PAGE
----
Although the connotation for the language “tourist traps” is quite often less than appealing, a number of these places are now actually interesting on a less than mainstream sort of way. You can find people nowadays that will rather enjoy quaint, off-road, eccentric places than typically the most popular tourist spots. Tourist traps, generally, are roadside or tourist attractions that have acquired bad reputations. And this reputation has been steadily drilled into public consciousness by unscrupulous individuals who are after a quick buck. Their main victims are unsuspecting out-of-town visitors or overseas tourists who would not dare raise issues for concern with upsetting the locals’ sensibilities. Today, tourist traps are becoming synonymous with cheesy out-of-the-way places that offer nothing more than cheaply made trinkets with exorbitant price tags. More frequently than not, these places are surrounded by small stores offering food, beverage and a sampler of the neighborhood brew. Interestingly, these small stores make a substantial income from tourists who just would like to get away from the madness of the place. And yes, all these places have rest rooms – usually the one consistent element that produces them appealing to passer-bys. Unfortunately, many of them ask for a specific fee for performing normal bodily functions.
Tourist traps originally started as innocuous roadside attractions. There is a time when cross country traveling on solid ground became all the rage among erstwhile travelers – think for starters moment of pre-commercial airlines flight period. These places were (and still is) frequently advertised all throughout main thoroughfares. Huge billboards and even haphazardly staked signs were intended to catch the attention of tourists without planned itineraries.
These “places of interest” were considered as brief interludes to a traveler’s journey – except that many of these places had hardly any to supply, or in certain extreme cases, were outright shams. These places usually charged for entrance fees, but their main almost all income was from selling merchandise promoting the place. Postcards, cheap shirts and even cheaper caps were the norm. However, there had been other unique pieces like rocks harvested from the area, beaded jewelry created by the locals and other unique curiosities that you’d most likely see in another part of the country (at a fraction of the price.)
Today, tourist traps remain virtually the same. A number of them evolved from previously respectable tourist attractions which became so outdated people open trip karimunjawa wonder why they still exist. Others are places specifically intended to attract more visitors to a specific location; great samples of these are establishments with novelty architecture (buildings with unusual shapes like a giant tea cup house or a large doughnut-shaped bakery); and small town places with one unique product (like the World’s Largest Ball of Twine.) Others yet, are legitimate tourist attractions which are overrun by commercialism and unchecked tourist population.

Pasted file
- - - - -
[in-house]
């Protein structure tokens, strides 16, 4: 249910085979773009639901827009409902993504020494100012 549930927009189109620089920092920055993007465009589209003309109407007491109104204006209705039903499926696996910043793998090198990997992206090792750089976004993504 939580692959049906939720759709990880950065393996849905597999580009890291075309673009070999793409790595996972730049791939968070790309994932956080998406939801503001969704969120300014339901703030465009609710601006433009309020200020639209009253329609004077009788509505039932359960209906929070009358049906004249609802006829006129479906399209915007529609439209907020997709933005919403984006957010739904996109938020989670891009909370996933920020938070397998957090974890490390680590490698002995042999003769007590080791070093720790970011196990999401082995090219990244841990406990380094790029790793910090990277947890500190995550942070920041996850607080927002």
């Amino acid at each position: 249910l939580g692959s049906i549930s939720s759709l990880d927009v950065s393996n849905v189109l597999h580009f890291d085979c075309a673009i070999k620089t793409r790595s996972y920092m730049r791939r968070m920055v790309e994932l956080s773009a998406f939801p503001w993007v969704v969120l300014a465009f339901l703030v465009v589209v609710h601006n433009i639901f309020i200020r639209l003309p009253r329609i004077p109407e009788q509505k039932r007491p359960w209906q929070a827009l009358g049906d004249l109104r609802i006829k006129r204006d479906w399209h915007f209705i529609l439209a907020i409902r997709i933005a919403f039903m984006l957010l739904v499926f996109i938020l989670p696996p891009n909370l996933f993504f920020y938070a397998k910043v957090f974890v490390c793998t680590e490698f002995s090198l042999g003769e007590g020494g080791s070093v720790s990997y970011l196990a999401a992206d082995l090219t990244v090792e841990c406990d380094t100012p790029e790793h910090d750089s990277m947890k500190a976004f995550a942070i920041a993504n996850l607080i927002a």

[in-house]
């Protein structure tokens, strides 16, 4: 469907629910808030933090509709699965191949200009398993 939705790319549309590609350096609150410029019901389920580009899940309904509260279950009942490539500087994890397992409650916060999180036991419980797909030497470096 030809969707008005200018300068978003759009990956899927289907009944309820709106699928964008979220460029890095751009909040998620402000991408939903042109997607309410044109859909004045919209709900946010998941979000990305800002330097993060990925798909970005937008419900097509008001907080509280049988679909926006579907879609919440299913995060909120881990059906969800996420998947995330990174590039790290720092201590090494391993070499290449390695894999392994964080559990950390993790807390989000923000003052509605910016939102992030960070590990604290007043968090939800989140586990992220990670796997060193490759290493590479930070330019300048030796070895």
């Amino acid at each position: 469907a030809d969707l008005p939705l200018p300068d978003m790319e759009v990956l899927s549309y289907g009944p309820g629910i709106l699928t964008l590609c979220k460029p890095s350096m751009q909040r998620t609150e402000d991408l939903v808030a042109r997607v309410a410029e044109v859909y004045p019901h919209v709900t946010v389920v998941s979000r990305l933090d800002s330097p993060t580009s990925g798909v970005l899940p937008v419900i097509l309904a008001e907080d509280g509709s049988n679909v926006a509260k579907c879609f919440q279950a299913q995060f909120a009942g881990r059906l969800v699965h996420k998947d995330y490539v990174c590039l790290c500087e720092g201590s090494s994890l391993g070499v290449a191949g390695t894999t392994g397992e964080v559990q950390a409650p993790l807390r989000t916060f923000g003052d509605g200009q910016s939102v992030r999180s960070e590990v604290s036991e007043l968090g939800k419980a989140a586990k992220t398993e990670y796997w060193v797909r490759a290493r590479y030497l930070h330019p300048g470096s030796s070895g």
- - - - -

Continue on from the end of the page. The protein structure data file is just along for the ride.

Not totally all tourist traps are gateways to a prolonged hell, though. You can find enough activities in many of these places; enough so that a number of then are dubbed unofficially as “family attraction stops.” There might be services that provide arcade games, carnival rides, pony rides, thematic restaurants, and even wax museums. However, if you’d rather not work the trails of the tourist traps, below are a few suggestions regarding ways to differentiate legit tourist attractions and tourist traps – and eventually, avoid them altogether.
There’s a superb line as to what tourist attractions and what tourist traps are. Most legitimate attractions simply succumb to the decision of commercialism; or rather, the entrepreneur minded individuals around the area make the most of the glut of tourists, and inadvertently making a tourist trap.
One great indication of a tourist trap could be the price. If everything is apparently swimming in inflation, from the entrance tickets, to the merchandise and even the foodstuff offered in the area (anything at all that may be rightfully constituted to highway robbery,) then this is probably one heck of a tourist trap. If a specific location is just an excessive amount of for the wallet, then it will be better to try your luck somewhere else. That is probably one of the greatest reasons as to the reasons you need to not sign up to the offered packaged tours. Inadvertently, one of them will incorporate a tourist trap; and since it’s a packaged tour, you really can not bail out of it.
Another indication could be measured by ratio. When there is a balance involving the ratio of interesting things to see / do / experience versus the merchandise being sold in the area, then you are likely in a legit tourist attraction. Naturally, there will always be merchandise sold in these places, but its main focal point could be the structure or architecture it represents. Tourist traps, on another hand, have hardly any to represent, and they thrive on selling merchandise. It therefore goes without saying that in order to keep consitently the economy afloat around tourist traps, entrepreneurs have to sell merchandise and price them expensively too.